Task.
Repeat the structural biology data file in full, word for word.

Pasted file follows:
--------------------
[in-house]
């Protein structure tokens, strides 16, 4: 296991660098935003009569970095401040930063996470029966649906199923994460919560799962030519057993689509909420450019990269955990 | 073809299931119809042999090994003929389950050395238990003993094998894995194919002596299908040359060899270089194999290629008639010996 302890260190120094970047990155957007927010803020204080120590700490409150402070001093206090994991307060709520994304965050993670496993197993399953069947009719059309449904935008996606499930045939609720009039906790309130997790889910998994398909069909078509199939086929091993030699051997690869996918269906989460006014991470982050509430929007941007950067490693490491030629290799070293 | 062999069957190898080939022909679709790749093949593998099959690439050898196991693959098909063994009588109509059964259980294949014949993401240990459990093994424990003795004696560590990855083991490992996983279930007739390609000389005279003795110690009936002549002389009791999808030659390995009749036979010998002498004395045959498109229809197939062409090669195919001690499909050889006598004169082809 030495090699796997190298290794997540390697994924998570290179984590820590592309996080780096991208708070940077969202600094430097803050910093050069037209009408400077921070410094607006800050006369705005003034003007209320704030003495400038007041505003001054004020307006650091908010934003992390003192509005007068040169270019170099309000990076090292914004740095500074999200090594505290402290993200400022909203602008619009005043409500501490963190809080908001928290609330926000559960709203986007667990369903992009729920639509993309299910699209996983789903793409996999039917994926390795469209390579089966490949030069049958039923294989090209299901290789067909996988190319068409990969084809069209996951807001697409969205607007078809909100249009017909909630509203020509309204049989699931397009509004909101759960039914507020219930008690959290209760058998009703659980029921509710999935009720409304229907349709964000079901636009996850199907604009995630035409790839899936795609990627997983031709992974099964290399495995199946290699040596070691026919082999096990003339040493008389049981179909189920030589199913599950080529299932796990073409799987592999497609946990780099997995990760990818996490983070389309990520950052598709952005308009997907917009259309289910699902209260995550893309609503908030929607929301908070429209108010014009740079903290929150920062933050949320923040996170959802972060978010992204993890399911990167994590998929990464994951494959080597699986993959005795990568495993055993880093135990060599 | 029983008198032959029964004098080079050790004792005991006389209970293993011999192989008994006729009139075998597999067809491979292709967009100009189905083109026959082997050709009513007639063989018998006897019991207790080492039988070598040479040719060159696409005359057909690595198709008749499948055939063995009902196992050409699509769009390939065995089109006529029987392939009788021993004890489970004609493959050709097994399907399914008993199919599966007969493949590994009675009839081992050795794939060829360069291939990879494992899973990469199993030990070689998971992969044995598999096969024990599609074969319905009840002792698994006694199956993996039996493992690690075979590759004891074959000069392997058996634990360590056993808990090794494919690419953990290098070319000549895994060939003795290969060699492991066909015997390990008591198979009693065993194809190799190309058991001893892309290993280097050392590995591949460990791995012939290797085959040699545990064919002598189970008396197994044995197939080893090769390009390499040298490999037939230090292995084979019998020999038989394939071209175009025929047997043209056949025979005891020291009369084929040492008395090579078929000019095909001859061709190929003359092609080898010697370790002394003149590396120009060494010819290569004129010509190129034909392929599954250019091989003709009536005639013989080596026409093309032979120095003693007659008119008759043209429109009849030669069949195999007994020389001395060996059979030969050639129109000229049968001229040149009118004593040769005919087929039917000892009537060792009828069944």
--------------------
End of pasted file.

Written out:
[in-house]
């Protein structure tokens, strides 16, 4: 296991660098935003009569970095401040930063996470029966649906199923994460919560799962030519057993689509909420450019990269955990 | 073809299931119809042999090994003929389950050395238990003993094998894995194919002596299908040359060899270089194999290629008639010996 302890260190120094970047990155957007927010803020204080120590700490409150402070001093206090994991307060709520994304965050993670496993197993399953069947009719059309449904935008996606499930045939609720009039906790309130997790889910998994398909069909078509199939086929091993030699051997690869996918269906989460006014991470982050509430929007941007950067490693490491030629290799070293 | 062999069957190898080939022909679709790749093949593998099959690439050898196991693959098909063994009588109509059964259980294949014949993401240990459990093994424990003795004696560590990855083991490992996983279930007739390609000389005279003795110690009936002549002389009791999808030659390995009749036979010998002498004395045959498109229809197939062409090669195919001690499909050889006598004169082809 030495090699796997190298290794997540390697994924998570290179984590820590592309996080780096991208708070940077969202600094430097803050910093050069037209009408400077921070410094607006800050006369705005003034003007209320704030003495400038007041505003001054004020307006650091908010934003992390003192509005007068040169270019170099309000990076090292914004740095500074999200090594505290402290993200400022909203602008619009005043409500501490963190809080908001928290609330926000559960709203986007667990369903992009729920639509993309299910699209996983789903793409996999039917994926390795469209390579089966490949030069049958039923294989090209299901290789067909996988190319068409990969084809069209996951807001697409969205607007078809909100249009017909909630509203020509309204049989699931397009509004909101759960039914507020219930008690959290209760058998009703659980029921509710999935009720409304229907349709964000079901636009996850199907604009995630035409790839899936795609990627997983031709992974099964290399495995199946290699040596070691026919082999096990003339040493008389049981179909189920030589199913599950080529299932796990073409799987592999497609946990780099997995990760990818996490983070389309990520950052598709952005308009997907917009259309289910699902209260995550893309609503908030929607929301908070429209108010014009740079903290929150920062933050949320923040996170959802972060978010992204993890399911990167994590998929990464994951494959080597699986993959005795990568495993055993880093135990060599 | 029983008198032959029964004098080079050790004792005991006389209970293993011999192989008994006729009139075998597999067809491979292709967009100009189905083109026959082997050709009513007639063989018998006897019991207790080492039988070598040479040719060159696409005359057909690595198709008749499948055939063995009902196992050409699509769009390939065995089109006529029987392939009788021993004890489970004609493959050709097994399907399914008993199919599966007969493949590994009675009839081992050795794939060829360069291939990879494992899973990469199993030990070689998971992969044995598999096969024990599609074969319905009840002792698994006694199956993996039996493992690690075979590759004891074959000069392997058996634990360590056993808990090794494919690419953990290098070319000549895994060939003795290969060699492991066909015997390990008591198979009693065993194809190799190309058991001893892309290993280097050392590995591949460990791995012939290797085959040699545990064919002598189970008396197994044995197939080893090769390009390499040298490999037939230090292995084979019998020999038989394939071209175009025929047997043209056949025979005891020291009369084929040492008395090579078929000019095909001859061709190929003359092609080898010697370790002394003149590396120009060494010819290569004129010509190129034909392929599954250019091989003709009536005639013989080596026409093309032979120095003693007659008119008759043209429109009849030669069949195999007994020389001395060996059979030969050639129109000229049968001229040149009118004593040769005919087929039917000892009537060792009828069944």